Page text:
[Trigger warnings——domestic violence and rape]
Rihanna has taken a lot of flack for returning to a relationship with Chris Brown. Upon her return to this relationship, several very public condemnations against her choice have been made. She has been accused of being a poor role model for young women who will see it as acceptable to return to abusive relationships.
Frankly I find it shocking that anyone would use the guise of feminism to further the misogynistic victim blaming so common when dealing with domestic violence.
If feminists are talking about rape, they will quickly, and rightly, point out that no woman, however she is dressed, is actually “asking for it.” We must continue to fight the tendency to believe that men can’t help themselves, and women need to be the ones to prevent rape by dressing modestly, and avoiding certain situations. A person can only lessen the chances of being raped by taking precautions; a perpetrator of rape, however, is the only person who can eliminate rape by refusing to partake in raping anyone. Rape is not the victim’s fault.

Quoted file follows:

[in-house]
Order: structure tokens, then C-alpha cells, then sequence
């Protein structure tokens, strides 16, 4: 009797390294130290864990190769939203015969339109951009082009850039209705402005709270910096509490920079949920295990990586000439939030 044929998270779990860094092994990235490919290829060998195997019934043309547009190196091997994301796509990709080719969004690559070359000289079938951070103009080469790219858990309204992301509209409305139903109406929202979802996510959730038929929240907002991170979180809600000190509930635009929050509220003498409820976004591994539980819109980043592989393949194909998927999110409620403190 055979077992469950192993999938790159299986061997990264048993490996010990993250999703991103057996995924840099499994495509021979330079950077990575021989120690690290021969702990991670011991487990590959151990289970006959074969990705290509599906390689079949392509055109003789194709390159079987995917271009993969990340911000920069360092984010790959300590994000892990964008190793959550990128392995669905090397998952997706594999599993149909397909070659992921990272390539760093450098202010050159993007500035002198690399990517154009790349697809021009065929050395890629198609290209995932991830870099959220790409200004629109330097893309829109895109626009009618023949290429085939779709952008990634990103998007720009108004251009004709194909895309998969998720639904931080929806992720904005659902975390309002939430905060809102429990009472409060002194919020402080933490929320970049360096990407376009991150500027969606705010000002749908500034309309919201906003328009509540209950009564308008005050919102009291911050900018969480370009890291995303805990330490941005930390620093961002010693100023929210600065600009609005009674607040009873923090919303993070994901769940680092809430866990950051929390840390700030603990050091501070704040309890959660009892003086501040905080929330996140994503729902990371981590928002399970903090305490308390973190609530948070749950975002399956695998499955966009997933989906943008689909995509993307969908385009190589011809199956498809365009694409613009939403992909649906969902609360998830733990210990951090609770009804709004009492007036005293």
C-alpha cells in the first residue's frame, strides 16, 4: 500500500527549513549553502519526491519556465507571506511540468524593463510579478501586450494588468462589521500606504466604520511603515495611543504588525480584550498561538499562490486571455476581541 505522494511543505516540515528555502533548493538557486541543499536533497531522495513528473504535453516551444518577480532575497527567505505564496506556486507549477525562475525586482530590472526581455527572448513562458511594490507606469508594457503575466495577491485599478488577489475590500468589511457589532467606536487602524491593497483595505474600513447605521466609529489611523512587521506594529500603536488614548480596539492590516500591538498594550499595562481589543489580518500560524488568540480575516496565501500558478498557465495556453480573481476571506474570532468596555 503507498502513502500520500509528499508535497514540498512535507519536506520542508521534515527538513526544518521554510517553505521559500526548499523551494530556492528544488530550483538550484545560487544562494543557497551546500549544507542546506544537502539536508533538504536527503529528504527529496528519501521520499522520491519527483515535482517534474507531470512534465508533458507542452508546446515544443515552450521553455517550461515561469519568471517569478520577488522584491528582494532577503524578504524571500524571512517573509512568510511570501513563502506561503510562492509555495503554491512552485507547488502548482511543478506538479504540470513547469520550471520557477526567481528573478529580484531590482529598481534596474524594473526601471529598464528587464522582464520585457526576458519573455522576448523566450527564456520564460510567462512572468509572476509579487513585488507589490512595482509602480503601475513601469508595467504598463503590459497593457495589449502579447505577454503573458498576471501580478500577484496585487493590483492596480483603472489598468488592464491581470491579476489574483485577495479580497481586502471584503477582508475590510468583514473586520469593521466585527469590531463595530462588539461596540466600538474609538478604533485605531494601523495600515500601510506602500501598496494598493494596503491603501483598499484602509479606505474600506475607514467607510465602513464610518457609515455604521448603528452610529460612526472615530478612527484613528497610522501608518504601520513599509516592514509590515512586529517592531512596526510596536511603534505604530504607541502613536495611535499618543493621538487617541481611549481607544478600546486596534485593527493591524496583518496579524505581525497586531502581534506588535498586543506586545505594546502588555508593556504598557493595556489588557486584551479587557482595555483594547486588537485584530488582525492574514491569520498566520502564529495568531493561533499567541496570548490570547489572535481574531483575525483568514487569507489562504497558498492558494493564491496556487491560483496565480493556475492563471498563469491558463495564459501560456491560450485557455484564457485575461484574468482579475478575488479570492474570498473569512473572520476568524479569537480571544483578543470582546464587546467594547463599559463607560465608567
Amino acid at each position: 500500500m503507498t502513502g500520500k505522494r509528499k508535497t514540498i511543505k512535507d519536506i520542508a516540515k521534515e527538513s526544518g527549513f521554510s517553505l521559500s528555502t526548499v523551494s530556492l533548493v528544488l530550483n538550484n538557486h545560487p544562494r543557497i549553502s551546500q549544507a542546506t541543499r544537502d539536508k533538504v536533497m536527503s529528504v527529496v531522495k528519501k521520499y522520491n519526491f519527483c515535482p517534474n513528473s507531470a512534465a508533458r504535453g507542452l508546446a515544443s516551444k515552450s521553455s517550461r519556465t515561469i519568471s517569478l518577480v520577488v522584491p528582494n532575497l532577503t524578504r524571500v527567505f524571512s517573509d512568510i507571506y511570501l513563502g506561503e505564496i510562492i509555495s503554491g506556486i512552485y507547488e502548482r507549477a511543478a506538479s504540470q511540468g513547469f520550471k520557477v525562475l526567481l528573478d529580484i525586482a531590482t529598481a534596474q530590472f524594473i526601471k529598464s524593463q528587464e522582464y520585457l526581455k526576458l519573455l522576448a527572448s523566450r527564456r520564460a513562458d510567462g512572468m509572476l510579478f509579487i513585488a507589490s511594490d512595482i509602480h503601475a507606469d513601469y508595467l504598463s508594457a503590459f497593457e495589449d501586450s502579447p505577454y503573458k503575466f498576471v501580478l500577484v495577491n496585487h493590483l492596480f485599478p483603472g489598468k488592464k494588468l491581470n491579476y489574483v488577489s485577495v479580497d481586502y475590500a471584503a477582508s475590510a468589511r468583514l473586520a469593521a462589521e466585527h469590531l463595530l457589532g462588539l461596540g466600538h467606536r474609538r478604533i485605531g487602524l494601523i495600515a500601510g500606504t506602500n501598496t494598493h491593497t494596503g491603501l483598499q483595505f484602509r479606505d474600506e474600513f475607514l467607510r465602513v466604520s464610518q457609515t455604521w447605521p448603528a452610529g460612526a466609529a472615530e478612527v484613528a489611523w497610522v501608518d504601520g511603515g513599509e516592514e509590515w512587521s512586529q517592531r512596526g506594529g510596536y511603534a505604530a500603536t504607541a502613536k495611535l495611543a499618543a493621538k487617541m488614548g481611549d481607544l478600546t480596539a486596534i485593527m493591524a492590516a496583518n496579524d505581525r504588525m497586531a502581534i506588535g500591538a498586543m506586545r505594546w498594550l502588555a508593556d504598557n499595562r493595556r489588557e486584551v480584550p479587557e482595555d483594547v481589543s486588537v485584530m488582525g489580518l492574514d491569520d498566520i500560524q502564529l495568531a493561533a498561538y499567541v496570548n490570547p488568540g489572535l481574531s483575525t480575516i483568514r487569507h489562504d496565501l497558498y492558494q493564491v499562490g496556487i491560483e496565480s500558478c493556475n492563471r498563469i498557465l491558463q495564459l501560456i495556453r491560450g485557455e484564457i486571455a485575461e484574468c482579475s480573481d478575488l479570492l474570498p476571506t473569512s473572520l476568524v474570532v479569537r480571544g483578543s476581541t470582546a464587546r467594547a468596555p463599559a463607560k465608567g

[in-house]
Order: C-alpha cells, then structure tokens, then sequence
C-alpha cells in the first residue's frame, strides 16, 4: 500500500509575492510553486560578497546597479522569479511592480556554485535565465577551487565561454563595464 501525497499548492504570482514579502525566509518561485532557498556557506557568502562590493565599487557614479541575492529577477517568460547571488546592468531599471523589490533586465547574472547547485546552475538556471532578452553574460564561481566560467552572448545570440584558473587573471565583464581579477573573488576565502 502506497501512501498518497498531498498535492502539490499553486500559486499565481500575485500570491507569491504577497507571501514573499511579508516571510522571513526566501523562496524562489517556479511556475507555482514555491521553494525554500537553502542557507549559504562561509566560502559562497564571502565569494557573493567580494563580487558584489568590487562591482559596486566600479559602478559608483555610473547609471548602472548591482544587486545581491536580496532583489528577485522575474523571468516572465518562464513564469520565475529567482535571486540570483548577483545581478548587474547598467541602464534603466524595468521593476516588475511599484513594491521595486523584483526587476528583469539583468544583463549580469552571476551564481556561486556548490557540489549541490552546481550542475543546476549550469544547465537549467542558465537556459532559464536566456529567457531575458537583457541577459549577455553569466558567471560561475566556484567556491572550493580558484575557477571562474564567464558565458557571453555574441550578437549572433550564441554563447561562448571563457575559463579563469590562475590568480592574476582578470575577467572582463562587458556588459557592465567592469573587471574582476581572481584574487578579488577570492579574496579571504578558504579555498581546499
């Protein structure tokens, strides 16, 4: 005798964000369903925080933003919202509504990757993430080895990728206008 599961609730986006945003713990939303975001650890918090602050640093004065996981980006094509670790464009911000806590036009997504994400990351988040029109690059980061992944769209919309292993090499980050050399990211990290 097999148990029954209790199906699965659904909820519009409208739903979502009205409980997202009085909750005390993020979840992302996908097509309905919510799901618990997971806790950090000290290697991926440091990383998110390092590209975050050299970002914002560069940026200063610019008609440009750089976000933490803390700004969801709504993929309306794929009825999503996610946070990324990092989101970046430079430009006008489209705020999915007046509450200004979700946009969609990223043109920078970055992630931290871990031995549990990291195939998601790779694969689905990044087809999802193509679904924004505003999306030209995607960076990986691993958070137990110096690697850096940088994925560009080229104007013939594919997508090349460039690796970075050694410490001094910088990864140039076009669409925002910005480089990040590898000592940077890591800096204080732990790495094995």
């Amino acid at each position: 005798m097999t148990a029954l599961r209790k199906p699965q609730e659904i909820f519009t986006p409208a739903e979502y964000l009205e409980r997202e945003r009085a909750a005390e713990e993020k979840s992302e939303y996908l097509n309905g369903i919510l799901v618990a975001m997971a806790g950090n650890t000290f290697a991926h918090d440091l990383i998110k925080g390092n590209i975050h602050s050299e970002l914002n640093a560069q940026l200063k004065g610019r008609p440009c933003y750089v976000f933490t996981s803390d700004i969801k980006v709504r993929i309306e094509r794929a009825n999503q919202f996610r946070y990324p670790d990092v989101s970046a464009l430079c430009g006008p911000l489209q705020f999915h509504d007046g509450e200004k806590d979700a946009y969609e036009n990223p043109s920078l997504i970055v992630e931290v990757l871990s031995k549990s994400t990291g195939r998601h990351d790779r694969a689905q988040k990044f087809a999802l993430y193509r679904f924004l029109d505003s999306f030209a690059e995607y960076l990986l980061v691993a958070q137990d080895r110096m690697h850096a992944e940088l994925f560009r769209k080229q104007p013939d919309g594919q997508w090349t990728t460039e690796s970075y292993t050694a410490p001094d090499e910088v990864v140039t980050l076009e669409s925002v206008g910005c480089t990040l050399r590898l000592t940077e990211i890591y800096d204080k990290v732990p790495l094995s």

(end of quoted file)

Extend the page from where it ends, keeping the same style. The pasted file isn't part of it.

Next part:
So with domestic abuse. The statistics are against Rihanna’s safety as she returns to a relationship with a man who has a history of violence against her. But his violence against her? It’s not her fault. By ridiculing her and blaming her for continuing with Chris Brown, we are blaming her for his actions. To direct outcry over his abusiveness at Rihanna is anti-feminist.
Now, who of us is friends with Rihanna that we could do anything constructive in her life? I’m not. I’m guessing you aren’t. But Rihanna isn’t the only woman in a relationship with someone who has caused her physical harm. How do you help a friend in a violent relationship? Here are some DOs and DON’Ts from professionals who work with domestic abuse victims daily: http://www.dvsas.org/pages/Information-and-Resources/Domestic-Violence/How-to-Help-a-Domestic-Violence-Victim